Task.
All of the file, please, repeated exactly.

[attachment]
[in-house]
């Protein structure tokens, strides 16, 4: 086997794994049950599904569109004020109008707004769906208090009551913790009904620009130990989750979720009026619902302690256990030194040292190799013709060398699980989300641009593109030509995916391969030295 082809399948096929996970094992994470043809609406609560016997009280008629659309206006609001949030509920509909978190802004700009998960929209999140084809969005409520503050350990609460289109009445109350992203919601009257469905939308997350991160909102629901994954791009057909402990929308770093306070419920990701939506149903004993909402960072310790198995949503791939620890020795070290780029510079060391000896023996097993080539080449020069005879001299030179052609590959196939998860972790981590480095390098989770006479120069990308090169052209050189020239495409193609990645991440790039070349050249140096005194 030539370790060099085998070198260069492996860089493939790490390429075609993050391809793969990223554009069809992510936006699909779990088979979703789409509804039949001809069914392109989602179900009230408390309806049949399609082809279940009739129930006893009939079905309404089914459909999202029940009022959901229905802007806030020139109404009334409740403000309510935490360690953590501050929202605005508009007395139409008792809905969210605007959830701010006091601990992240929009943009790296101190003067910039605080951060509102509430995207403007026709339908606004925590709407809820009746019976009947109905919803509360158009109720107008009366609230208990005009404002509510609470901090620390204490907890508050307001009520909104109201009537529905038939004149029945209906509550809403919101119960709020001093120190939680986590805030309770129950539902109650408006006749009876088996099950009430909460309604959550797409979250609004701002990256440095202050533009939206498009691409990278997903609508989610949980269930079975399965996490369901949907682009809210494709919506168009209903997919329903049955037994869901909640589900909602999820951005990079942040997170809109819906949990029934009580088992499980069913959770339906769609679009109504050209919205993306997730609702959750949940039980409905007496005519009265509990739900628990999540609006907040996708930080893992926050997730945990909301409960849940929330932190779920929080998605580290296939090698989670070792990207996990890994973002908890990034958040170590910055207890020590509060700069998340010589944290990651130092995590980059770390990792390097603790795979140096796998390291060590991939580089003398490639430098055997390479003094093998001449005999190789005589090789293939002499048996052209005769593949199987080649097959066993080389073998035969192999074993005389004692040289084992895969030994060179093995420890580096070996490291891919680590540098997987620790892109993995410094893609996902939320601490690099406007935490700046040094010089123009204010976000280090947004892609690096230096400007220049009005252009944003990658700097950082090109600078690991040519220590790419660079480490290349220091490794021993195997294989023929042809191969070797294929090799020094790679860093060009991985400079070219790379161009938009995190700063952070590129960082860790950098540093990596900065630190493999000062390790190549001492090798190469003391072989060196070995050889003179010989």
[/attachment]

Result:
[in-house]
């Protein structure tokens, strides 16, 4: 086997794994049950599904569109004020109008707004769906208090009551913790009904620009130990989750979720009026619902302690256990030194040292190799013709060398699980989300641009593109030509995916391969030295 082809399948096929996970094992994470043809609406609560016997009280008629659309206006609001949030509920509909978190802004700009998960929209999140084809969005409520503050350990609460289109009445109350992203919601009257469905939308997350991160909102629901994954791009057909402990929308770093306070419920990701939506149903004993909402960072310790198995949503791939620890020795070290780029510079060391000896023996097993080539080449020069005879001299030179052609590959196939998860972790981590480095390098989770006479120069990308090169052209050189020239495409193609990645991440790039070349050249140096005194 030539370790060099085998070198260069492996860089493939790490390429075609993050391809793969990223554009069809992510936006699909779990088979979703789409509804039949001809069914392109989602179900009230408390309806049949399609082809279940009739129930006893009939079905309404089914459909999202029940009022959901229905802007806030020139109404009334409740403000309510935490360690953590501050929202605005508009007395139409008792809905969210605007959830701010006091601990992240929009943009790296101190003067910039605080951060509102509430995207403007026709339908606004925590709407809820009746019976009947109905919803509360158009109720107008009366609230208990005009404002509510609470901090620390204490907890508050307001009520909104109201009537529905038939004149029945209906509550809403919101119960709020001093120190939680986590805030309770129950539902109650408006006749009876088996099950009430909460309604959550797409979250609004701002990256440095202050533009939206498009691409990278997903609508989610949980269930079975399965996490369901949907682009809210494709919506168009209903997919329903049955037994869901909640589900909602999820951005990079942040997170809109819906949990029934009580088992499980069913959770339906769609679009109504050209919205993306997730609702959750949940039980409905007496005519009265509990739900628990999540609006907040996708930080893992926050997730945990909301409960849940929330932190779920929080998605580290296939090698989670070792990207996990890994973002908890990034958040170590910055207890020590509060700069998340010589944290990651130092995590980059770390990792390097603790795979140096796998390291060590991939580089003398490639430098055997390479003094093998001449005999190789005589090789293939002499048996052209005769593949199987080649097959066993080389073998035969192999074993005389004692040289084992895969030994060179093995420890580096070996490291891919680590540098997987620790892109993995410094893609996902939320601490690099406007935490700046040094010089123009204010976000280090947004892609690096230096400007220049009005252009944003990658700097950082090109600078690991040519220590790419660079480490290349220091490794021993195997294989023929042809191969070797294929090799020094790679860093060009991985400079070219790379161009938009995190700063952070590129960082860790950098540093990596900065630190493999000062390790190549001492090798190469003391072989060196070995050889003179010989």